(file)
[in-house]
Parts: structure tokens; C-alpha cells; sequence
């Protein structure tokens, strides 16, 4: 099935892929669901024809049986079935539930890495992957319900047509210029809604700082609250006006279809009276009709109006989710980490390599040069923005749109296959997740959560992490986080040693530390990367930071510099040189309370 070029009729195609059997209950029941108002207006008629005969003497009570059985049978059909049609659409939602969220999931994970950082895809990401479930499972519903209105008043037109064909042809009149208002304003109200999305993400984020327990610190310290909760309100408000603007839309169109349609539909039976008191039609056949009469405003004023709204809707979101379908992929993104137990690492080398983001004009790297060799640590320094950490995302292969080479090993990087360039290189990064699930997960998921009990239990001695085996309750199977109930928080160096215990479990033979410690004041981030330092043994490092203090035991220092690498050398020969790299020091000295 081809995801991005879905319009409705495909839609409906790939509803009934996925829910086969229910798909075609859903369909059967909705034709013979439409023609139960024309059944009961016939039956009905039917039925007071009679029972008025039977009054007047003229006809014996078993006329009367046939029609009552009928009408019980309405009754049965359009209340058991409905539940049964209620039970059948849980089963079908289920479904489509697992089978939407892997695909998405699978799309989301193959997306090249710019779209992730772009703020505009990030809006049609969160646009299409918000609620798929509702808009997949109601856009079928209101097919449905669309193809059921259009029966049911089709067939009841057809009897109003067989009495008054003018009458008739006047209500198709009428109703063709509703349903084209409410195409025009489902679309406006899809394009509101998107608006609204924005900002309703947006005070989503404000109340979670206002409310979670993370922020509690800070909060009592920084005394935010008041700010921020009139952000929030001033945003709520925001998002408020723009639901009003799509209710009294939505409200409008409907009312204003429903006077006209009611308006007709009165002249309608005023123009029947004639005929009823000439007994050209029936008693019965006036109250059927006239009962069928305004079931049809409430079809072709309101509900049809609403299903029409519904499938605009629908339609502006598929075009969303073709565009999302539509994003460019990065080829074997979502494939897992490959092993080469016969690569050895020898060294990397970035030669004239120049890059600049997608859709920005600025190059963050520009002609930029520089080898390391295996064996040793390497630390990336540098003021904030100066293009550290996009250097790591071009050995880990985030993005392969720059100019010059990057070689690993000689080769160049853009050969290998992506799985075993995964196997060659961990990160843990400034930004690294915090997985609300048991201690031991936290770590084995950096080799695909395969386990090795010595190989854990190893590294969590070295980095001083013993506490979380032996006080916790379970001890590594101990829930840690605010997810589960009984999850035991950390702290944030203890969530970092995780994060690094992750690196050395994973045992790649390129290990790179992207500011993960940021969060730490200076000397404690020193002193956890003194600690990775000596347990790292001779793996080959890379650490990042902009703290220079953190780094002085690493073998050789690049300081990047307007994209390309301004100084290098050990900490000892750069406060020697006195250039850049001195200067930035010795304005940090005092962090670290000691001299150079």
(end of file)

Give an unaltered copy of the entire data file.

[in-house]
Parts: structure tokens; C-alpha cells; sequence
């Protein structure tokens, strides 16, 4: 099935892929669901024809049986079935539930890495992957319900047509210029809604700082609250006006279809009276009709109006989710980490390599040069923005749109296959997740959560992490986080040693530390990367930071510099040189309370 070029009729195609059997209950029941108002207006008629005969003497009570059985049978059909049609659409939602969220999931994970950082895809990401479930499972519903209105008043037109064909042809009149208002304003109200999305993400984020327990610190310290909760309100408000603007839309169109349609539909039976008191039609056949009469405003004023709204809707979101379908992929993104137990690492080398983001004009790297060799640590320094950490995302292969080479090993990087360039290189990064699930997960998921009990239990001695085996309750199977109930928080160096215990479990033979410690004041981030330092043994490092203090035991220092690498050398020969790299020091000295 081809995801991005879905319009409705495909839609409906790939509803009934996925829910086969229910798909075609859903369909059967909705034709013979439409023609139960024309059944009961016939039956009905039917039925007071009679029972008025039977009054007047003229006809014996078993006329009367046939029609009552009928009408019980309405009754049965359009209340058991409905539940049964209620039970059948849980089963079908289920479904489509697992089978939407892997695909998405699978799309989301193959997306090249710019779209992730772009703020505009990030809006049609969160646009299409918000609620798929509702808009997949109601856009079928209101097919449905669309193809059921259009029966049911089709067939009841057809009897109003067989009495008054003018009458008739006047209500198709009428109703063709509703349903084209409410195409025009489902679309406006899809394009509101998107608006609204924005900002309703947006005070989503404000109340979670206002409310979670993370922020509690800070909060009592920084005394935010008041700010921020009139952000929030001033945003709520925001998002408020723009639901009003799509209710009294939505409200409008409907009312204003429903006077006209009611308006007709009165002249309608005023123009029947004639005929009823000439007994050209029936008693019965006036109250059927006239009962069928305004079931049809409430079809072709309101509900049809609403299903029409519904499938605009629908339609502006598929075009969303073709565009999302539509994003460019990065080829074997979502494939897992490959092993080469016969690569050895020898060294990397970035030669004239120049890059600049997608859709920005600025190059963050520009002609930029520089080898390391295996064996040793390497630390990336540098003021904030100066293009550290996009250097790591071009050995880990985030993005392969720059100019010059990057070689690993000689080769160049853009050969290998992506799985075993995964196997060659961990990160843990400034930004690294915090997985609300048991201690031991936290770590084995950096080799695909395969386990090795010595190989854990190893590294969590070295980095001083013993506490979380032996006080916790379970001890590594101990829930840690605010997810589960009984999850035991950390702290944030203890969530970092995780994060690094992750690196050395994973045992790649390129290990790179992207500011993960940021969060730490200076000397404690020193002193956890003194600690990775000596347990790292001779793996080959890379650490990042902009703290220079953190780094002085690493073998050789690049300081990047307007994209390309301004100084290098050990900490000892750069406060020697006195250039850049001195200067930035010795304005940090005092962090670290000691001299150079």